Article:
Wednesday, February 11, 2009

On being in Melbourne

I have been meaning to write for some time now but, frustratingly, almost three weeks after moving into our new home our telephone provider still has not managed to set up our internet connection. I am writing this brief post in a lunch break at work.

We had a lovely time in Europe. Berlin and Turkey were particular highlights.

For now, I just wanted to let you know that I am still around and intend to come back!
Some of you may have seen the coverage about the Victorian bushfires. Though I am a newcomer to Victoria, it is evident that this is a state in shock and mourning. Even for those of us who have not lost family, friends or property, these past few days have been very sobering.

Saturday was the hottest day on record for Victoria - clocking in at 46.4 degrees celsius (116 farenheit). The extreme temperatures fuelled bushfires, the ferocity of which Australia has not seen before. At this stage, the death toll stands at 181 (though this is expected to to rise to as much as 300) and more than 750 homes have been destroyed. It is Australia's worst natural disaster.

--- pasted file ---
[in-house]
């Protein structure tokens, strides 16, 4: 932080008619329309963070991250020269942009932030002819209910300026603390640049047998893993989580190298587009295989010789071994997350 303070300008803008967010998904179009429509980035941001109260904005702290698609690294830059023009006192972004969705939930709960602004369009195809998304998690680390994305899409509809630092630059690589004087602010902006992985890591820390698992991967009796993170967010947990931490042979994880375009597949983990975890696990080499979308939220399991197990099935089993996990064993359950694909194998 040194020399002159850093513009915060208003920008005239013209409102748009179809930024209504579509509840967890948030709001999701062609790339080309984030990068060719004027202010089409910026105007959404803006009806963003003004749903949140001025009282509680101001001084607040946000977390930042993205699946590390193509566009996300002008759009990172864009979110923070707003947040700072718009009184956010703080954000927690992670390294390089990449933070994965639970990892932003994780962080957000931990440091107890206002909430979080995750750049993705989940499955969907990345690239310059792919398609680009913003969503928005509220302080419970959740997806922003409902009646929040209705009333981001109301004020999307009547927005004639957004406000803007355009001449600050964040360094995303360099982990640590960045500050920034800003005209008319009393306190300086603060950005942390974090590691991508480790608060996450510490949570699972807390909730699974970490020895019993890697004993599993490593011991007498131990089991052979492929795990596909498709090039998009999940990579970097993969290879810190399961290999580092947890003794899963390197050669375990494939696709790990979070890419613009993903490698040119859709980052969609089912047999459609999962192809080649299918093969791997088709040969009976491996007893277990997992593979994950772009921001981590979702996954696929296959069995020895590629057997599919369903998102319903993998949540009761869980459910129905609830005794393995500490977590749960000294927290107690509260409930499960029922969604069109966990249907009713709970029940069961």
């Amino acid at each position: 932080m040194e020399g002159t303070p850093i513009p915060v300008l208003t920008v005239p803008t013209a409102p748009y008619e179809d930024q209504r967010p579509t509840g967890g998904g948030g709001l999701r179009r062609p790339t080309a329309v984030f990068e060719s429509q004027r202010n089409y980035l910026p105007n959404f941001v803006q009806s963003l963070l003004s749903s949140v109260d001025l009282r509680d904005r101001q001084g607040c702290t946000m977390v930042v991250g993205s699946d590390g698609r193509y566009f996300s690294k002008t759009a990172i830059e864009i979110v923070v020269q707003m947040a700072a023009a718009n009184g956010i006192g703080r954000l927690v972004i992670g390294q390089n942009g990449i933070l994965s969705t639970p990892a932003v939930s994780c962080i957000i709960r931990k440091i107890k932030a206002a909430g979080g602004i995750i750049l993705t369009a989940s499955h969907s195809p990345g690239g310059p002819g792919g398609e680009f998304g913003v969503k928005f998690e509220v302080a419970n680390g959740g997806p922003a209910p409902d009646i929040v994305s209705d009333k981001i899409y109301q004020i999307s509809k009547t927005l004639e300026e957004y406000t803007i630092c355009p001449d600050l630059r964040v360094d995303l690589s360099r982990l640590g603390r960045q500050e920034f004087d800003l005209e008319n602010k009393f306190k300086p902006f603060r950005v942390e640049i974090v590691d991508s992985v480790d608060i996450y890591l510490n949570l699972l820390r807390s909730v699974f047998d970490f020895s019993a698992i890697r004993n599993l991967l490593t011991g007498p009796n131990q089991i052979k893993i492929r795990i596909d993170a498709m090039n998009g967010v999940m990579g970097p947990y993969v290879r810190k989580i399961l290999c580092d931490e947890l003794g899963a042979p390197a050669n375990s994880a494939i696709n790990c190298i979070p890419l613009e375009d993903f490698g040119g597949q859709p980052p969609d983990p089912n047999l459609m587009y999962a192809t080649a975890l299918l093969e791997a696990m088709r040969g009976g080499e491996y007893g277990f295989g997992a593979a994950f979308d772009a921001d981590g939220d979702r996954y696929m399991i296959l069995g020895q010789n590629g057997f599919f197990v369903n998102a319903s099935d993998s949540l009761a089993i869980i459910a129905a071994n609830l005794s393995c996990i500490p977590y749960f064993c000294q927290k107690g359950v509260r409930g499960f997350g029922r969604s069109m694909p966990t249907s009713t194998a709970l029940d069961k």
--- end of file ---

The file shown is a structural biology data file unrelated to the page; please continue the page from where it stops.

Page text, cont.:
There are still 25 fire fronts burning, and fire crews and police have not yet been able to reach the worst affected area. The army has even been called in - there was some amazing footage the other night of armoured vehicles rolling down country streets. And, because we have already had panicked calls from England - no DH is not out there.

We are safe where we our house is. On Saturday night we could see the red glow of the fire over the (not too) distant hills in front of our place. There are water bombing helicopters going over pretty regularly too. Now though, the fires of most concern are in the north of the state. Fire fighting reinforcements have arrived from interstate and I believe there are 35 fire-fighters coming over from the US. The Prime Minister has taken condolence calls from all over the world including the Queen and the US and Russian Presidents.

It is a surreal experience to have a disaster affecting so many around you, and not be able to do anything much. At this stage, I think all that can be done is to pray for those affected and donate money to the Red Cross appeal. A work colleague and I had planned to donate blood today but the Red Cross has been so overwhelmed with donors, that they have asked people to delay doing so until the coming weeks. They reminded us that burns victims will need blood products in their treatment for many months to come - and the blood donations will need to be sustained over that period.

It is indeed a very sad time for Australia.